Keynote Address by the Hon’ble Prime Minister of Bhutan at the Inaugural Session of the Fourth Meeting of SAARC Ministers on Poverty Alleviation 29thJuly 2015, Taj Tashi, Thimphu

Hon’ble Ministers of the SAARC Nations,

Hon’ble Secretary General of SAARC,

Distinguished Delegates,

Ladies and Gentlemen,

On behalf of His Majesty the King, the people, and the Government of Bhutan, I welcome you to the Fourth Meeting of SAARC Ministers on Poverty Alleviation.

I need not stress the importance of this conversation, held in the interest of more than one and a half billion people, too many of whom live below or close to the globally recognized poverty line.

We all know that South Asia has achieved significant overall development and economic growth in recent decades. Some of our countries and citizens have become world leaders in fields as powerful and dynamic as Telecom and ICT, in Literature and the Arts, in cultural and spiritual practices, in the culinary traditions, tourism, and many other areas. The SAARC summit in Kathmandu in November last year, noted that, despite natural and man-made disasters, South Asia had indeed come a long way in improving the lives of its citizens.

But, with nearly one-third of South Asians still living on less than a dollar and half a day, we have a long way to go. Eradicating hunger and food poverty remains an important objective given that this extreme form of human deprivation is deeply inimical to the notion of human happiness and well-being. And it is very telling that the Millennium Development Goal targets have been met everywhere except in South Asia and Sub-Saharan Africa.

Hon’ble Ministers, Ladies and Gentlemen,

Even as we are awed by the dozens of South Asians who are listed in the top global lists of millionaires and billionaires, let us not forget the hundreds of millions of our people who are close to starvation. It is in their interest that programmes and projects to alleviate poverty must be incorporated in the national planning processes to increase agricultural production, create jobs, connect the unreached through e-Governance including intelligent transport systems, distance learning, and telemedicine.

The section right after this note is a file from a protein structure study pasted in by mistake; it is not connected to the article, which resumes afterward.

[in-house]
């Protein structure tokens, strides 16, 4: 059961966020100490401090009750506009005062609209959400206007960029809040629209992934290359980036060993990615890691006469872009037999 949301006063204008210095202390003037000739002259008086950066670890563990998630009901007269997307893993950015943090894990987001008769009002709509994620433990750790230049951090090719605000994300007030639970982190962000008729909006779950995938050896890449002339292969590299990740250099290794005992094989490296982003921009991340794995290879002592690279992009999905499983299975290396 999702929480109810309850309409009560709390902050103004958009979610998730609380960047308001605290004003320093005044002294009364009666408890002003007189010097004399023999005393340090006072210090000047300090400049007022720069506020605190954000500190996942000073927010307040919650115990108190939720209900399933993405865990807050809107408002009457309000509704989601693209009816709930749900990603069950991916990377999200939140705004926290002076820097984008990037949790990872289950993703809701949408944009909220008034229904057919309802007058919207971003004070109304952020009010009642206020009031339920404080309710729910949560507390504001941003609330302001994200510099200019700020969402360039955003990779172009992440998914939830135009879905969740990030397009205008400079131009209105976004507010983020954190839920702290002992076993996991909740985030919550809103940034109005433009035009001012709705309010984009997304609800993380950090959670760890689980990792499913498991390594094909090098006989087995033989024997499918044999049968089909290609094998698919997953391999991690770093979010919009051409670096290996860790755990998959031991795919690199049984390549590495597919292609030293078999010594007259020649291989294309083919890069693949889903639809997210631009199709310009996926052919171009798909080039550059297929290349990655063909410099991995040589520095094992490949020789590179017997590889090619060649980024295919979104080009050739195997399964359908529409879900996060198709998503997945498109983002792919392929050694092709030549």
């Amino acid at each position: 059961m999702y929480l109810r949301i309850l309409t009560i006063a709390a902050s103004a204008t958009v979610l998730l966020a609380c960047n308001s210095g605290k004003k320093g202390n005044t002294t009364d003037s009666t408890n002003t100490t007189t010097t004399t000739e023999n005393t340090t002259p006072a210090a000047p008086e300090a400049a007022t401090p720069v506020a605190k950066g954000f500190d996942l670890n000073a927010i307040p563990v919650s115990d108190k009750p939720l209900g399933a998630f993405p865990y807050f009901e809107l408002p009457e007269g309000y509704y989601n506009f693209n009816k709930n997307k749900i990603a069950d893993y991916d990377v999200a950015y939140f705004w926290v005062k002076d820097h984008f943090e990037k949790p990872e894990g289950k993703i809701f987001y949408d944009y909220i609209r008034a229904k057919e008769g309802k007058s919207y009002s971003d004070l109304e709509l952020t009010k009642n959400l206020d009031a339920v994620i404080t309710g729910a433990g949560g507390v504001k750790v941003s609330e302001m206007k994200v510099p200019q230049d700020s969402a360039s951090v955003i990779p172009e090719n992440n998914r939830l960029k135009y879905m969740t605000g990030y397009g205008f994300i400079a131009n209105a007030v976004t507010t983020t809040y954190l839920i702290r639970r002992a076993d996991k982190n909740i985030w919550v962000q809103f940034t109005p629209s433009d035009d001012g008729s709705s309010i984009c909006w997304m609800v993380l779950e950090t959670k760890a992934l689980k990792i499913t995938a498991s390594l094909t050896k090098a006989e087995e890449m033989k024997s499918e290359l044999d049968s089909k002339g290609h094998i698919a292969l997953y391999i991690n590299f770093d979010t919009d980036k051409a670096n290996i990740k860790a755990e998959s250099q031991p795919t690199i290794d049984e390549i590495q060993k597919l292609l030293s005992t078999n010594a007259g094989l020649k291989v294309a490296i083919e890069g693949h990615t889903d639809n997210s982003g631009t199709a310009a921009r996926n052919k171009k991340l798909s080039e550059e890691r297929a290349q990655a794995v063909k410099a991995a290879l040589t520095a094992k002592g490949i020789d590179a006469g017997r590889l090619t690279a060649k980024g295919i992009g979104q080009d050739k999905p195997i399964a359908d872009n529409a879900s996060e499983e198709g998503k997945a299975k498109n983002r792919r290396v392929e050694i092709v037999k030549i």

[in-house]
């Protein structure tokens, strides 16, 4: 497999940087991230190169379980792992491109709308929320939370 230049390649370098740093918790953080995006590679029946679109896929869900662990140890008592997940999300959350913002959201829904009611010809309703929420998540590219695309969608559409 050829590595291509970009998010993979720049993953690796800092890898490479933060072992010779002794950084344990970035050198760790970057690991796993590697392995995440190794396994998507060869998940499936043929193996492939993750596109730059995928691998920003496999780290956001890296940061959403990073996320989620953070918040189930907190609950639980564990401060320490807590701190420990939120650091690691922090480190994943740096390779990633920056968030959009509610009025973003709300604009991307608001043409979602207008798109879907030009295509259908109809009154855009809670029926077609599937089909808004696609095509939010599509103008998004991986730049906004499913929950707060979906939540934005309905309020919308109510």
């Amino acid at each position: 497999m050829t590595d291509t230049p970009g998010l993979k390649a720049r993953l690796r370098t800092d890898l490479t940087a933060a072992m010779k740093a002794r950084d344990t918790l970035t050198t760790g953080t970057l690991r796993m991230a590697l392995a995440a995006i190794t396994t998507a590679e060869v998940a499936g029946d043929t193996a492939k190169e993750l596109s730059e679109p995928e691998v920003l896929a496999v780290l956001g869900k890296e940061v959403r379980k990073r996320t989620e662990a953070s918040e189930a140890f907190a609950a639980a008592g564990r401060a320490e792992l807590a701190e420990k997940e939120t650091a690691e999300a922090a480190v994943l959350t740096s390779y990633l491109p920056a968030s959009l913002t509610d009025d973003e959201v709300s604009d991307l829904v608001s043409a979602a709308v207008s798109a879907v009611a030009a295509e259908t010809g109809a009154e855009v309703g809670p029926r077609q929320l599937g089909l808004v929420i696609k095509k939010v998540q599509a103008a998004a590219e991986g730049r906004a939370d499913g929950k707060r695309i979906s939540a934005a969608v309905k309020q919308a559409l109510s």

When we talk about raising living standards and improving the quality of life, we are talking about the nearly 870 million people in the world who suffer from chronic undernourishment, mostly in developing countries. The United Nations Conference on Sustainable Development, held in Rio de Janeiro pointed out that, with the world’s population projected to exceed 9 billion by 2050, and with an estimated two thirds living in cities, mankind needs to increase the efforts to achieve sustainable development and in particular, eradicate poverty and hunger and preventable diseases.

According to the 2014 World Bank Development Indicators, the proportion of people in the developing living on less than $1.25 a day fell from 43.1 percent in 1990 to 20.6 percent in 2010. The MDGs aimed to halve extreme poverty and the post 2015 development agenda, through the adoption of the Sustainable Development Goals (SDGs), is expected to reinforce efforts in eradicating poverty and ending hunger. These are welcome achievements but we cannot ignore the fact that the eradication of poverty is still a distant aspiration.

Ladies and Gentlemen,

I request your permission to share a brief insight into Bhutan’s development and some of the achievements that we have made under the guidance of our enlightened Kings. The developmental planning framework is inspired by the philosophy of Gross National Happiness which acknowledges the importance of sustainable economic development, particularly to bring people above the poverty level, and then emphasizes that material and physical well being must be harmonized with environmental, cultural, spiritual, and emotional well being.